Last month, I wrote about new questions in the case of Cameron Todd Willingham, who was executed in Texas for setting a fire that killed his two children. Nine forensic fire experts have since come forward to say that the fire marshall who testified in Willingham's case had no idea what he was talking about. The most recent expert to review the case, for example, said the marshall's findings were "nothing more than a collection of personal beliefs that have nothing to do with science-based fire investigation."
I wrote at the time that it was tough to say Willingham was innocent, only that he should never have been convicted. But in an in-depth investigation published in last week's New Yorker, David Grann makes a compelling case that Willingham didn't set the fire. Grann also participated in a follow-up chat, and answered criticism of his article—convincingly, I think—on the New Yorker's blog.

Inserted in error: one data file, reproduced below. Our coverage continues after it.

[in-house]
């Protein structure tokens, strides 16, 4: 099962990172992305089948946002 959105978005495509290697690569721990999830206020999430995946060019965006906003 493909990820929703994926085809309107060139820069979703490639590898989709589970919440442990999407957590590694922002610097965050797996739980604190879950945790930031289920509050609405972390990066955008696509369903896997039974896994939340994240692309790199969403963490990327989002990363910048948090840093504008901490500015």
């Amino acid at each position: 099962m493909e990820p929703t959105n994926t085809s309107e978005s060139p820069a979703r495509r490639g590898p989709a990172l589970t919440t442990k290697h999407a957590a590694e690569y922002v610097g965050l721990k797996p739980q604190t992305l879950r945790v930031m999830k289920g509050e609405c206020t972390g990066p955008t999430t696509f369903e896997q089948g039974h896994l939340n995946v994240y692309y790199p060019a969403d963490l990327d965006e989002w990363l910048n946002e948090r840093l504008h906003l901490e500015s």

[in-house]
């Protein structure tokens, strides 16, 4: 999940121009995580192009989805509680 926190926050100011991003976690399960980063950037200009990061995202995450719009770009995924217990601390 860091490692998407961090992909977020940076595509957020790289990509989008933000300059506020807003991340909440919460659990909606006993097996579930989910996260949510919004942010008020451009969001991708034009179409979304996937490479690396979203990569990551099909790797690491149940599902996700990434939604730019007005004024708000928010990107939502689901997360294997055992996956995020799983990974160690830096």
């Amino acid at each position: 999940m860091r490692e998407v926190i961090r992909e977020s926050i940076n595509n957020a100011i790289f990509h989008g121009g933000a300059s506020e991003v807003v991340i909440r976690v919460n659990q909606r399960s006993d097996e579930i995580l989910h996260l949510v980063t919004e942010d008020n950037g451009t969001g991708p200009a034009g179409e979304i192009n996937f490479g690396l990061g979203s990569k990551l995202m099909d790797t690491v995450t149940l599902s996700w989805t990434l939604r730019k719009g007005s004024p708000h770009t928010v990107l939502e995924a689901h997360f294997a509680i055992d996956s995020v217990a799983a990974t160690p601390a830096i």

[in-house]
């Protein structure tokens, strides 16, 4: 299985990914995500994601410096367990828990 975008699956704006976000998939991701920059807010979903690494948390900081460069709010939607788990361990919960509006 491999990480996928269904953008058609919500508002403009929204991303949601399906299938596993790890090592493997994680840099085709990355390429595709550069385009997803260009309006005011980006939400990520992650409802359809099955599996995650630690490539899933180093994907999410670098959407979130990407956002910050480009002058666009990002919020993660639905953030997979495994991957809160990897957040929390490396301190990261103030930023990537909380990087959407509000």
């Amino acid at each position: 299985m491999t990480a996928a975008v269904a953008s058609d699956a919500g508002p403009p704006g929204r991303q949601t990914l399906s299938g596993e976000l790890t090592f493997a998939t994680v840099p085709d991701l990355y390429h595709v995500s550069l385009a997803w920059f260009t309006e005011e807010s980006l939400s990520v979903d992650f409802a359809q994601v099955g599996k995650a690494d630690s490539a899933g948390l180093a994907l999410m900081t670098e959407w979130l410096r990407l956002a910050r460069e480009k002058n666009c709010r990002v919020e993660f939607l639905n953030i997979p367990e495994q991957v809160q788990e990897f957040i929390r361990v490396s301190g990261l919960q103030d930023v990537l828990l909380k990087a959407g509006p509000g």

So what now? I'm opposed to the death penalty, but mostly because I have little faith in the government to administer it competently. So I've never much doubted that one or more states have executed innocent people. There has long been a sentiment among death penalty opponents that proof of an executed innocent would turn public opinion on the death penalty. I'm pessimistic that's going to happen. But it does raise the question for supporters of capital punishment: Does Willingham's case make you rethink your position? If not, how many more cases of an executed innocent person would it take to make you change your mind?